By Anna Soref
Editor in Chief
This past November I attended the Mindful Leadership Summit conference on behalf of Calmful Living in Washington, DC. One speaker who stood out was Tim Ryan, a fifth-term congressman from Ohio. I knew about his book, Mindful Nation, but hearing the affable and funny politician speak hit a chord. To hear someone in the political trenches—wearing a suit, no less—discuss mindfulness gave me, and the packed room, a new view of Washington.
Ryan, a lifelong Catholic who grew up in the Midwest, is not someone you might tag as a mindfulness spokesman. But when the stress of daily life pushed him to try a weeklong mindfulness retreat, he saw its potential and found that daily meditation changed his life. He went on to explore the scientific findings of mindfulness and how the practice can be applied to helping schoolchildren improve their ability to learn, veterans heal from trauma, and CEOs become more effective leaders. He now advocates making mindfulness practices more mainstream.
Conflict Meets Mindfulness
Ryan’s talk started with what many might consider a political, not mindful, topic: conflict. It’s often assumed that mindfulness means the avoidance of conflict, but Ryan disagrees—and he knows a lot about conflict. “Congress is where conflict comes to happen,” he said with a smile to the standing-only room. “You’re making big decisions and trying to govern a country of 313 million people; there’s conflict all the time.” How mindfulness plays in is how you deal with the conflict, Ryan asserted. A mindfulness practice can help you have a higher level of awareness and see things more clearly and make better decisions, he explained. “So in spite of the passions in your own life or the body politic, in spite of conflict, you are still able to maintain and sustain relationships, still have some progress, and still move the country forward despite all of life’s challenges.”
Ryan also touched on what he says is another misperception about mindfulness: that it will eradicate conflict. “Some people who start a mindfulness practice believe that all of their problems are just going to go away by sitting on a cushion for 45 seconds in the morning. Well, hell, if that was it, then everyone would be doing it. And I think a lot of people feel that way about politics—like, ‘God, if we could all just get along!’ That’s never happened and it’s never going to happen. There’s always going to be a rub when you have a free country where people have a lot of opinions. There are going to be some frictions; it’s how we operate in that environment that’s the key here and where mindfulness can help,” he stated.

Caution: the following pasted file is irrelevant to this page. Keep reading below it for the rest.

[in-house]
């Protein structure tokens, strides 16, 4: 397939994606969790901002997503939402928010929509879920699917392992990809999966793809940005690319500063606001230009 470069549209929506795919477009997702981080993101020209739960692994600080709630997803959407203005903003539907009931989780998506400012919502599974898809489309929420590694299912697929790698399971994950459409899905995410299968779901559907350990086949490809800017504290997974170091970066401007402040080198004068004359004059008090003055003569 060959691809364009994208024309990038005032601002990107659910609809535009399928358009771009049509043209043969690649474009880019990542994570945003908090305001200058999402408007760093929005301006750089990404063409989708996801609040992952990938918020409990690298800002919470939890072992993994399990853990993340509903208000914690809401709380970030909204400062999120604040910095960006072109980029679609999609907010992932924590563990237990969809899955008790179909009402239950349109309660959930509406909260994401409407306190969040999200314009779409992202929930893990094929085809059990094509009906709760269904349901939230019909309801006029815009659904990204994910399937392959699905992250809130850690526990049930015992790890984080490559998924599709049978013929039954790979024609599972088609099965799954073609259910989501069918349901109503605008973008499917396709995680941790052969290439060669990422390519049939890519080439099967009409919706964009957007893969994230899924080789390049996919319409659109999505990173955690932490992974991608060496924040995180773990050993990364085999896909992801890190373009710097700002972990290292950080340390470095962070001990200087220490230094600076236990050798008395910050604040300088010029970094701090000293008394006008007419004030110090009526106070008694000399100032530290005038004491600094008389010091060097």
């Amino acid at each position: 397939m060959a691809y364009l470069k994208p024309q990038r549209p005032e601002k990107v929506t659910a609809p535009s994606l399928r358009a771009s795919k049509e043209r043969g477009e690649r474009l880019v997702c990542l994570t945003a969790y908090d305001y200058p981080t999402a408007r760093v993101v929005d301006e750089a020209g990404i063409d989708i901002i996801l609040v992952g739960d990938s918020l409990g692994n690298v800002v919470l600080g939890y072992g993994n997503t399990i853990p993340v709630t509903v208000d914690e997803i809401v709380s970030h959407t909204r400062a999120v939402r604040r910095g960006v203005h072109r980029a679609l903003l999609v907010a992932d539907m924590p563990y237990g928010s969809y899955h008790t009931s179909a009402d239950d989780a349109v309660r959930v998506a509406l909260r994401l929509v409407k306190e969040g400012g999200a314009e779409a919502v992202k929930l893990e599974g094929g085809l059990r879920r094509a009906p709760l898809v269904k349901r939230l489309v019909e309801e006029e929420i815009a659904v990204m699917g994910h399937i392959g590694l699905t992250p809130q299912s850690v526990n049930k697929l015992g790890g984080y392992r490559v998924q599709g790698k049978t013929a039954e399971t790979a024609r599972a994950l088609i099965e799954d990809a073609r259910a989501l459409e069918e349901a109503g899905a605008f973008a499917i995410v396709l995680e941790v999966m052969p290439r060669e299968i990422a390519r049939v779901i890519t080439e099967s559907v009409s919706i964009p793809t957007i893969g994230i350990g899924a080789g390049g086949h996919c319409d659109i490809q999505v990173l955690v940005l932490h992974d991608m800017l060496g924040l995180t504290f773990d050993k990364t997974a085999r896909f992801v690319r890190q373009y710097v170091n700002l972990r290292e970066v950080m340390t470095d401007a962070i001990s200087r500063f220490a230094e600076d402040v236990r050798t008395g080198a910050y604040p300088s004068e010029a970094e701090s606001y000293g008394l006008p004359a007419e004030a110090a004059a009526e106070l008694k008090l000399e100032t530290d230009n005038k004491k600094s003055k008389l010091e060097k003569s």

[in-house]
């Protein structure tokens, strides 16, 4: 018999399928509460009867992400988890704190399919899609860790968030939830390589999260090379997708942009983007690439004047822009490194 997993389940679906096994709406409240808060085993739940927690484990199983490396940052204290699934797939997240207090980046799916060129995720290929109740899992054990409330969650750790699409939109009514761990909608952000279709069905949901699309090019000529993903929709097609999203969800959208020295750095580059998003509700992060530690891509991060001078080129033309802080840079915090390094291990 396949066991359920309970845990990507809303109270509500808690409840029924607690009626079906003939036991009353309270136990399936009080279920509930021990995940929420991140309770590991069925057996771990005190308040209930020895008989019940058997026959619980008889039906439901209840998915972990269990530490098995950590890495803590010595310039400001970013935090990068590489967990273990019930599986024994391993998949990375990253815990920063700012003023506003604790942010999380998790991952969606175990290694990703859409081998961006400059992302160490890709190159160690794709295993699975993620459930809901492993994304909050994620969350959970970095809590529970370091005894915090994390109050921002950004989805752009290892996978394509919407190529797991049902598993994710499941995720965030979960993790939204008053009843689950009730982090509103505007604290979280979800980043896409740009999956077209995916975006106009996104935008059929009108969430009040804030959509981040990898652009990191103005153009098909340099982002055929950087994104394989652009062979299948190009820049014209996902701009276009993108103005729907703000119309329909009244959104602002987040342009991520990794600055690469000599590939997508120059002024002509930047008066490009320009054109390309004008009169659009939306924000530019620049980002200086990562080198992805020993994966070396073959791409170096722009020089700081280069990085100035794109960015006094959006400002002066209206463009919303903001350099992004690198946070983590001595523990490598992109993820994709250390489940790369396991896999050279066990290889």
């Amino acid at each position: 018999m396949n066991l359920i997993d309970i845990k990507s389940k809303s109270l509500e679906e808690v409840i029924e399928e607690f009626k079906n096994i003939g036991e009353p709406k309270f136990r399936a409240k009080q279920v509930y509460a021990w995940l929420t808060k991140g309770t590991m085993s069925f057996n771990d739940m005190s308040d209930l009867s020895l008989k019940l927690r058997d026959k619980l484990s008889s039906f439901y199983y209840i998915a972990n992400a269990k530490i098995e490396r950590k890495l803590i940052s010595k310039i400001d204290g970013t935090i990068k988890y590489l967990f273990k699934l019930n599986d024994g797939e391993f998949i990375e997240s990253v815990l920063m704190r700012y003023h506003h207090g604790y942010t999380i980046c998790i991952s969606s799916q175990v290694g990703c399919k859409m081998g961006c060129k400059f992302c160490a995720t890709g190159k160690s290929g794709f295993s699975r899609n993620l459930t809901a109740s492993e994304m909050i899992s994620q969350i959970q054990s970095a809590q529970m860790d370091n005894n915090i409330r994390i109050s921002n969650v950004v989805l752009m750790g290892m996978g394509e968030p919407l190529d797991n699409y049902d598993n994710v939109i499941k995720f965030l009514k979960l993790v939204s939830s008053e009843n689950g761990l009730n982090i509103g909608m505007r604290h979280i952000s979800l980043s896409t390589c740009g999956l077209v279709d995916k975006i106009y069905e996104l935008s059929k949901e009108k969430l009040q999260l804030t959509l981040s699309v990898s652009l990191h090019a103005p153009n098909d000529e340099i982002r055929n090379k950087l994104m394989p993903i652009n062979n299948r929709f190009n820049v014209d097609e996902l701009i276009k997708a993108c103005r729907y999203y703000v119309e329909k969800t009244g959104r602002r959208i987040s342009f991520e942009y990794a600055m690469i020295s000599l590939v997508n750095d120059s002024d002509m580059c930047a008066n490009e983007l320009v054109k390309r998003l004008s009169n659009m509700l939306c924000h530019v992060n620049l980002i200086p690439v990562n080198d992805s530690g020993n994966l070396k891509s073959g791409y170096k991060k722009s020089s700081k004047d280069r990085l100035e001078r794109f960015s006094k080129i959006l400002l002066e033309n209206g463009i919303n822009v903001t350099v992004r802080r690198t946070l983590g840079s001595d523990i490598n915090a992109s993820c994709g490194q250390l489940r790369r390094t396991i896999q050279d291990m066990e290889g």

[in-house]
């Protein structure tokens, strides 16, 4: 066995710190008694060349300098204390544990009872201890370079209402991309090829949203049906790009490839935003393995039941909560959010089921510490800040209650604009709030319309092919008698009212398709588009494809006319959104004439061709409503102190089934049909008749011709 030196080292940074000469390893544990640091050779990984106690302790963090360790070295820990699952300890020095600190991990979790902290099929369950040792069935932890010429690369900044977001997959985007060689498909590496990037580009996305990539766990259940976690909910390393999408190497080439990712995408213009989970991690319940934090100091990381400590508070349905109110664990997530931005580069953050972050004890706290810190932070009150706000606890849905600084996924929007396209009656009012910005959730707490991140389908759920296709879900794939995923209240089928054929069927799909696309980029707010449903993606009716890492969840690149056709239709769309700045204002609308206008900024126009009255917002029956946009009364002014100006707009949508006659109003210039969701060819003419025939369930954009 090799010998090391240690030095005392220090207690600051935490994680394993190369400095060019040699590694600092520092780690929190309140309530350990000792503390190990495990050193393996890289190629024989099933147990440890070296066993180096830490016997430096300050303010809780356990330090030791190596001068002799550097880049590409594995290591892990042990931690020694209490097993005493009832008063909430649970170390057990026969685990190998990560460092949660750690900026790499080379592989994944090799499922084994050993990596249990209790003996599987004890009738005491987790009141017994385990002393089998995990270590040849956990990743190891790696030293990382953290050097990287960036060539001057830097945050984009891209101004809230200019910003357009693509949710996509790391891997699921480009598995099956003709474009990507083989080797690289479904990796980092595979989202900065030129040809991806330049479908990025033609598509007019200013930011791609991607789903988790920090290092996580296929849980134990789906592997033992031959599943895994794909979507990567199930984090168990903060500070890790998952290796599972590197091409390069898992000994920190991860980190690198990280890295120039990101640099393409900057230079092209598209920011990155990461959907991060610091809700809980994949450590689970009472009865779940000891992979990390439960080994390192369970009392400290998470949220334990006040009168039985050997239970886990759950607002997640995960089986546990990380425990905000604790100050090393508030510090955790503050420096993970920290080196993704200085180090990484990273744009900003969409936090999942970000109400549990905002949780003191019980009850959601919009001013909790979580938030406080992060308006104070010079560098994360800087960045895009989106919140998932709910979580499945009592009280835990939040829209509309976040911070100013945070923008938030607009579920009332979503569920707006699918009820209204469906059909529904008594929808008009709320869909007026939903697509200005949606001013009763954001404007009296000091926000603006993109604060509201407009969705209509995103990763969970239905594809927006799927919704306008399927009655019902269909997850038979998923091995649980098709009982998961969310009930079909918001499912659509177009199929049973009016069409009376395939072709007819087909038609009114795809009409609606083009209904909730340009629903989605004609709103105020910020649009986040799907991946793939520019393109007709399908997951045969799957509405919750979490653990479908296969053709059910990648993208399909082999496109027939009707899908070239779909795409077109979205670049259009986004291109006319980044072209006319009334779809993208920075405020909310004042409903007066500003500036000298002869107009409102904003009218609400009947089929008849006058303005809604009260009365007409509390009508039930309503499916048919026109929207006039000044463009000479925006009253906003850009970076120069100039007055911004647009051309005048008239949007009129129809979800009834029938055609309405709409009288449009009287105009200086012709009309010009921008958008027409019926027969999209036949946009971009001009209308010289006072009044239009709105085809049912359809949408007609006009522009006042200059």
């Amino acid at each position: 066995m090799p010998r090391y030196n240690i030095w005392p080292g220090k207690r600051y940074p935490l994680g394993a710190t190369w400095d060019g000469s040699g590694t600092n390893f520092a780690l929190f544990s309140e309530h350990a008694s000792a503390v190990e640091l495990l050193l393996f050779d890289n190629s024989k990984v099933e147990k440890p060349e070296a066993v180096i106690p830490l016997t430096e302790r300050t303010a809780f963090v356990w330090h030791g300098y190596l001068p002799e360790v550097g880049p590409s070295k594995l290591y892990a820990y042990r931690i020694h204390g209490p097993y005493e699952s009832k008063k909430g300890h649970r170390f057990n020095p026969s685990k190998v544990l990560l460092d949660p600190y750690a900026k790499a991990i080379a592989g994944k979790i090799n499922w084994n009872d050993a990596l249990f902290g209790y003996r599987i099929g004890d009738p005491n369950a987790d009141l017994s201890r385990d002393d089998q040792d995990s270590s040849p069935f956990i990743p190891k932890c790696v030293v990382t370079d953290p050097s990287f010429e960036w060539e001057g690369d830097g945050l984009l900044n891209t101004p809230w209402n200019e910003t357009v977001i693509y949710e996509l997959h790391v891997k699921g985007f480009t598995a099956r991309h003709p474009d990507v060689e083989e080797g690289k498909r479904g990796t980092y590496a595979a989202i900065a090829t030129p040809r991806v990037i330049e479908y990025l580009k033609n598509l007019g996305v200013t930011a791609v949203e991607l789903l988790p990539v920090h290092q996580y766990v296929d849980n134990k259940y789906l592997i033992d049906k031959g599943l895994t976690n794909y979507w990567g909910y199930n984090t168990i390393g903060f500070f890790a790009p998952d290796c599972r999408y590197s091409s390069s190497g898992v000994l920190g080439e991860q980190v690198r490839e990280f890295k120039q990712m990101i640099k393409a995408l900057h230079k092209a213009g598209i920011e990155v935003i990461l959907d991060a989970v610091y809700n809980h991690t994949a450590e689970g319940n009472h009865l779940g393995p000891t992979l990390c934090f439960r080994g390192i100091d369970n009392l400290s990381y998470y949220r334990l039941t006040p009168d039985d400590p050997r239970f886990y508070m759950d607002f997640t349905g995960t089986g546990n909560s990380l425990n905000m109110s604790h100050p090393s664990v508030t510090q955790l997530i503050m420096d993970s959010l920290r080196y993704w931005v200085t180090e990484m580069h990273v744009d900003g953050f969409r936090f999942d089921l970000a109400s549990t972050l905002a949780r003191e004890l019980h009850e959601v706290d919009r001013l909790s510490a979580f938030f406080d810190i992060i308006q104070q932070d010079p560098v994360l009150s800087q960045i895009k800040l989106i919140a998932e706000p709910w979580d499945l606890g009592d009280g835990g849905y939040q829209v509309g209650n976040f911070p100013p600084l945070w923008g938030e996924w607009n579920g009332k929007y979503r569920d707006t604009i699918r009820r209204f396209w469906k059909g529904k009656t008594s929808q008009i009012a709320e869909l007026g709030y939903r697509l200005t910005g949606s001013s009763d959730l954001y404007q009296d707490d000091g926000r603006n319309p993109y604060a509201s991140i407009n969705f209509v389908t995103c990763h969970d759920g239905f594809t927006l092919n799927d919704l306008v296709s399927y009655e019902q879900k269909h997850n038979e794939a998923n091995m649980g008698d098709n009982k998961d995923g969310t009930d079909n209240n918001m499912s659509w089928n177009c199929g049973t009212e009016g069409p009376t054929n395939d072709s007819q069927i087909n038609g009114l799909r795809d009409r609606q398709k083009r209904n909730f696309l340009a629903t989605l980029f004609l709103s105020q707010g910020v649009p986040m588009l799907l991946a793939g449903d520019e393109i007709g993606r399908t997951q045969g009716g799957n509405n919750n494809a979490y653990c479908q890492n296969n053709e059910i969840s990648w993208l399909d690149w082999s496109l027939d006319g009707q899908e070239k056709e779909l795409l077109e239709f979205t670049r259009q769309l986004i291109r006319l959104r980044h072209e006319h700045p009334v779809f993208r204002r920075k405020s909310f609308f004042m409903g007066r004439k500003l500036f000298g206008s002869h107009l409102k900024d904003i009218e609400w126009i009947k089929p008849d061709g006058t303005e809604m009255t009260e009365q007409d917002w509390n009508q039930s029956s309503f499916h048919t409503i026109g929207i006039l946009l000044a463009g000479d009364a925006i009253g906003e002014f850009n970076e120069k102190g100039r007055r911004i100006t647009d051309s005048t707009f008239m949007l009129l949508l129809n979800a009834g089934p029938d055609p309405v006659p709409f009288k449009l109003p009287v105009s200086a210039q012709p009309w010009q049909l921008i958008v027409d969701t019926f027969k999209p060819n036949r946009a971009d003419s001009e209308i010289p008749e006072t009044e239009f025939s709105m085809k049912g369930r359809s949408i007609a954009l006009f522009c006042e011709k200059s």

A few years ago Congressman Ryan founded and still runs a weekly half-hour Quiet Time Caucus on Capitol Hill. “We go into the house chapel, and you can do whatever you want as long as you’re quiet—it’s the only place on Capitol Hill where there are people but no talking for half an hour. We’ve had members come in and out, but for the most part it’s been Tony Cárdenas from California and me.” But Ryan isn’t deterred by the lack of joiners and says he will continue to hold the caucus because “I get teased about it, but then someone will walk up to me and say, ‘Hey, what’s that stuff you’re doing? I’m really stressed out and could use something.’ You never know when someone will try it out.”
There’s also a weekly quiet session at his office for his staff, with guided meditation or quiet time and guest lecturers. Between twenty and forty staff members attend. “It’s good these people come because these are influencers; these are future chiefs of staff, future members of Congress, and they are just getting comfortable with it. I’ve overheard a couple of times afterward people in the hallways saying, ‘Oh my God, that was unbelievable,’ and it was just that little pause—you know, 15 minutes. We’re going so fast and they appreciate it.”
The meetings and awareness to mindfulness have created a certain office dynamic, according to Ryan. “The tone that we are trying to set is an appreciation for what everybody brings to the table. Not judging—which is a big part of mindfulness. When you are working in a real collaborative environment it’s easy to get judgy with people, and I think in my offices we’ve created an environment where people listen to each other. And I hear that from others—how my staff listens to constituents when people call in with a problem. It’s really rewarding when you are at a bowling alley and someone comes up to you and says somebody on your staff really listened when they called in for 20 minutes. So the mindfulness filters down into the organization.”
From the Atlantic Monthly calling Ryan “Congressman Moonbeam” to jabs from colleagues, being known as the Mindful Congressman is not always easy: “I have to be mindful all the time—I can’t forget my keys,” Ryan jokes. But his belief in the benefits of a mindfulness practice is something he takes seriously and is happy to discuss with any of his dubious colleagues. “We’ll talk about it from the science perspective, the work that’s helping veterans. If you want to make fun of how we are helping veterans, so be it; but the whole idea of giving them 12 or 15 prescription drugs to help them is not working,” he said.
Ryan believes strongly that a meditation practice is a tool that will make the entire country run better. “I tell my Republican friends, ‘You guys want to balance the budget, reduce the deficits, increase individual responsibility and self-reliance, and make sure kids have self-control, can regulate their own emotions, have mental and physical discipline—well, this is it; this is how you do it.’ I would love for more Republicans to be involved in this movement because I believe we could really start moving the needle. I love what Jim Wallace used to say: ‘Don't go left, don’t go right, go deeper.”
Find out more at mindfulnation.org